[rabbitmq-discuss] Form Submission - Add A Question

Ben Hood 0x6e6562 at gmail.com
Thu Nov 20 22:55:48 GMT 2008


On Thu, Nov 20, 2008 at 12:55 PM, Sean Treadway <sean at soundcloud.com> wrote:
> Thanks Ben, it does indeed help.  For example, I didn't know that Basic.Get
> automatically Acks a message.


> Also, from someone approaching RabbitMQ without a strong background in
> messaging I'm still trying to map out the differences in terminology -
> particularly with regards to queue depth, and consumers vs connections vs
> clients.  I read 'queue depth' as 'queue size', as 'how many messages have
> been published waiting for acknowledgment'. But 'queue size' probably means
> about 10 different things to you :)


> I'll try to describe my confusion with
> an example:
> Publish 1
> Publish 2
> Publish 3
> Client A: checks depth with Queue.Declare passive
> Client A gets a queue depth of 3.

If this was the only interaction with the queue, then you could
feasibly expect this response.

> But the way RabbitMQ (and possibly AMQP) works is not very obvious:
> Publish 1
> Publish 2
> Publish 3
> Client B: sends Basic.Consume
> Client B: receives Basic.Deliver 1
> Client B: sends Bacic.Ack 1
> Client A: checks depth
> I would assume that the queue depth should be 2, but what is returned is 0.
>  Without the Ack, I would still assume the queue depth to be 3.

Everything is asynchronous here and it is not clear whether

a) The the order of events over time from the broker's perspective
actually matches the client's perception;
b) The remaining 2 messages that you are supposedly missing are
actually in mid-flight somewhere.

This will depend in part on how your client behaves, e.g. whether it
absorbs socket back pressure or not.

Two questions:

a) Which statistic are you referring to when you are reporting the queue depth?
b) What library are you using?

> I write this here, because I've been trying to formulate a question but
> can't really come up with one.  Maybe something like "how is queue depth
> calculated?"  or "how do you measure the queue depth of all un-ack'd
> messages?"  Or even something as simple as a glossary of common messaging
> terminology and what each vendor uses for the terms.

Please see the linked FAQ.

> Another issue that I took much time to debug was failing to understand how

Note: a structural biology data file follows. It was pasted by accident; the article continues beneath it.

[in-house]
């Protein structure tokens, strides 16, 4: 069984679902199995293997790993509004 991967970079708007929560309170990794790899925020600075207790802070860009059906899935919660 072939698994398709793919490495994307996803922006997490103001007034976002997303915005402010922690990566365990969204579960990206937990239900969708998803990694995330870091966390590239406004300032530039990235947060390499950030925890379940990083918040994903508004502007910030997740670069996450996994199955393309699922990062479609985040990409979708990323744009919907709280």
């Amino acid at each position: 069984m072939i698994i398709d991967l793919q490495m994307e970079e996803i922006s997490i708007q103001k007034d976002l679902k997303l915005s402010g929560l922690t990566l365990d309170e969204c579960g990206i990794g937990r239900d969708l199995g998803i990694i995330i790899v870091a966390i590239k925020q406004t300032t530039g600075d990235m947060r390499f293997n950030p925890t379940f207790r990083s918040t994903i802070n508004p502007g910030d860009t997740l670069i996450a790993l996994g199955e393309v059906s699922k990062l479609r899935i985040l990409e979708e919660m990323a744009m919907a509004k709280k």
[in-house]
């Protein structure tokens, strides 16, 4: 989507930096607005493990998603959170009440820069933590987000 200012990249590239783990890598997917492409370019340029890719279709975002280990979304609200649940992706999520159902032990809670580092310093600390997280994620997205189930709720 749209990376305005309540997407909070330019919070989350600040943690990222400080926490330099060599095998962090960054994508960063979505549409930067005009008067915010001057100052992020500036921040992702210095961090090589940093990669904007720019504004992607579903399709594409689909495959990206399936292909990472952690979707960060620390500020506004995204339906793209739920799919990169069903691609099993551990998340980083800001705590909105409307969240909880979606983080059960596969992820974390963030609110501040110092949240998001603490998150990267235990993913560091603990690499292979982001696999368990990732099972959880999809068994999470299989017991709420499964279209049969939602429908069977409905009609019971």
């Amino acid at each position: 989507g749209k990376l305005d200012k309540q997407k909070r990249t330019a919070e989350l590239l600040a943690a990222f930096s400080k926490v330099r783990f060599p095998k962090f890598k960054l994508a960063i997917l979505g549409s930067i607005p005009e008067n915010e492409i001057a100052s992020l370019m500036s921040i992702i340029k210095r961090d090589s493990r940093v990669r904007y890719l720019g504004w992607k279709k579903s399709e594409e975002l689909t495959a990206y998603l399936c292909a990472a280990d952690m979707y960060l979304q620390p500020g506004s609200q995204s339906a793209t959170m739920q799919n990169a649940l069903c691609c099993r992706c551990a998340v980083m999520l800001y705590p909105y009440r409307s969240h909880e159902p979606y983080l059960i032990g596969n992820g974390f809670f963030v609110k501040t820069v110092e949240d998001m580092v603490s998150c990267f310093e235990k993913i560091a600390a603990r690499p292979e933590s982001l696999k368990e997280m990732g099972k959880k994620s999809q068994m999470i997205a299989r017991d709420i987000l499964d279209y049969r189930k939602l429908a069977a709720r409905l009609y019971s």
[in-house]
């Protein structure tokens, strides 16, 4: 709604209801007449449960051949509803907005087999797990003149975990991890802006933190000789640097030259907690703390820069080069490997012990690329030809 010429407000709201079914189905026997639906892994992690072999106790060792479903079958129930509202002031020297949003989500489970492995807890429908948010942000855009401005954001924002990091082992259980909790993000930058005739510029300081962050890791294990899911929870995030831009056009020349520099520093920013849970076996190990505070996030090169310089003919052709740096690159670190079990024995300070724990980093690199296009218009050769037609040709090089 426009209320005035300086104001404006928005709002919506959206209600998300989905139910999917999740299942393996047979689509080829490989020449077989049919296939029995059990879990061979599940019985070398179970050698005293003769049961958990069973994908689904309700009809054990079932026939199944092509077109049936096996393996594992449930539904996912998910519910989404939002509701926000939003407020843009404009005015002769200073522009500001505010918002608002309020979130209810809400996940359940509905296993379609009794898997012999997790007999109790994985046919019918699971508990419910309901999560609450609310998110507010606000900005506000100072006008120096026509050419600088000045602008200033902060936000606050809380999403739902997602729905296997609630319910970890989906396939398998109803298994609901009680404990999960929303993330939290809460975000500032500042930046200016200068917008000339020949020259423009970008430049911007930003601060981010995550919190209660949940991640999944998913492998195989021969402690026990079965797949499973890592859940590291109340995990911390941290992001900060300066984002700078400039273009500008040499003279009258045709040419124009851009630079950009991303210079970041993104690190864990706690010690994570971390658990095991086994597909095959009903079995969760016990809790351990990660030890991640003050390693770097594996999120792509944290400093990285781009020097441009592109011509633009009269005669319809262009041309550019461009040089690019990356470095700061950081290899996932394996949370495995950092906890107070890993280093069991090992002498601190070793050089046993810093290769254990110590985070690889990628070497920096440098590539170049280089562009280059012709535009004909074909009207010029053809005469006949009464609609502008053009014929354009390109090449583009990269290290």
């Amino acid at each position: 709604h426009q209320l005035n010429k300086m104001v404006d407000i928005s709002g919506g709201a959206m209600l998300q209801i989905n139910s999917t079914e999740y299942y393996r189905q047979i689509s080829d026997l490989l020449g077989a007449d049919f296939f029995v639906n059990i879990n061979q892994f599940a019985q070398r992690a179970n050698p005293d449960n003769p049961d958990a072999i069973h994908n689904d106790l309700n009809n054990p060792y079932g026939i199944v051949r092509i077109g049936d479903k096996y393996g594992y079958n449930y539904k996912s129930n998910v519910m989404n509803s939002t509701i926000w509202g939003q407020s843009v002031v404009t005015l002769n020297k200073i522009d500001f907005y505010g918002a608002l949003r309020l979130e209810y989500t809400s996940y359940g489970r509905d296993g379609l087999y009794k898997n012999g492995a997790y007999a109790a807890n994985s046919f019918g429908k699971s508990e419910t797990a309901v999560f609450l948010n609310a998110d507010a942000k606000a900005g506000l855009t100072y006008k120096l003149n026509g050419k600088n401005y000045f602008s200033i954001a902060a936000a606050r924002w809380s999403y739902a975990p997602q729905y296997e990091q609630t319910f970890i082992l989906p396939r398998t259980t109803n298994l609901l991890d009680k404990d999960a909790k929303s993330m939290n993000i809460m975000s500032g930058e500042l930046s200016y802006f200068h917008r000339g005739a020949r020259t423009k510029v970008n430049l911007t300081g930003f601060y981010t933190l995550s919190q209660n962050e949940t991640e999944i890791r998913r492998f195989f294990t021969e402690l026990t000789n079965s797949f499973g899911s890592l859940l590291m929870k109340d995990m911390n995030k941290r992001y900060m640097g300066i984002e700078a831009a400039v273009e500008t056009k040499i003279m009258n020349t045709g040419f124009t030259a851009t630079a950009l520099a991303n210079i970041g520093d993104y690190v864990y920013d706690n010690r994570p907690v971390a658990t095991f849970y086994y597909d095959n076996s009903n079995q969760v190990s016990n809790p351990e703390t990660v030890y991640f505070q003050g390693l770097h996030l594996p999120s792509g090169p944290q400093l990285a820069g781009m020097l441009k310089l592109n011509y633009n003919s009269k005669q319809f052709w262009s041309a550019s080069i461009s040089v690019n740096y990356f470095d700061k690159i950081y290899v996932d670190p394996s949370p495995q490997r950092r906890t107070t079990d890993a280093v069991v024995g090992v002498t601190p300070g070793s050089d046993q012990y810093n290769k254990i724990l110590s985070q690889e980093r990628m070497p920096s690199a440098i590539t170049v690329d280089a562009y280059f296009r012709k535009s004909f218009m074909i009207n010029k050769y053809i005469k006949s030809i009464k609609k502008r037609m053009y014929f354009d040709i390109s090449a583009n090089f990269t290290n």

> messages are delivered to clients, where I am assuming a fair distribution
> to clients.  Example:
> Publish 1
> Client A: Basic.Consume
> Publish 2
> Publish 3
> Publsih 4
> Client B: Basic.Consume
> Publish 5
> Publish 6
> The delivered order I would assume would be close to this:
> Client A: Deliver/Ack 1
> Client B: Deliver/Ack 2
> Client A: Deliver/Ack 3
> Client B: Deliver/Ack 4
> Client A: Deliver/Ack 5
> Client B: Deliver/Ack 6
> But is actually:
> Client A: Deliver/Ack 1
> Client B: Deliver/Ack 5
> Client A: Deliver/Ack 2
> Client A: Deliver/Ack 3
> Client A: Deliver/Ack 4
> Client A: Deliver/Ack 6

Do client A and B have their own channel or do they share a channel?

> Client B never sees 2,3 or 4.  In the use case of load balancing - we need
> to start more clients when the queue depth grows, but this behavior prevents
> the new clients to catch up on the previous messages.  Do you have any
> suggestions for how to accomplish fair distribution to 'late comer' clients?
>  Is this even possible, or are there best practices that I'm missing?  Or
> are there ways of configuring RabbitMQ to deliver messages like in the 1st
> example?

Yes, it's a command that is called basic.qos whereby you set a
per-channel pre-fetch window and basically credit consumers
proportionally to the number of acks they send back.

It's currently in development ATM (branch 18577 refers).



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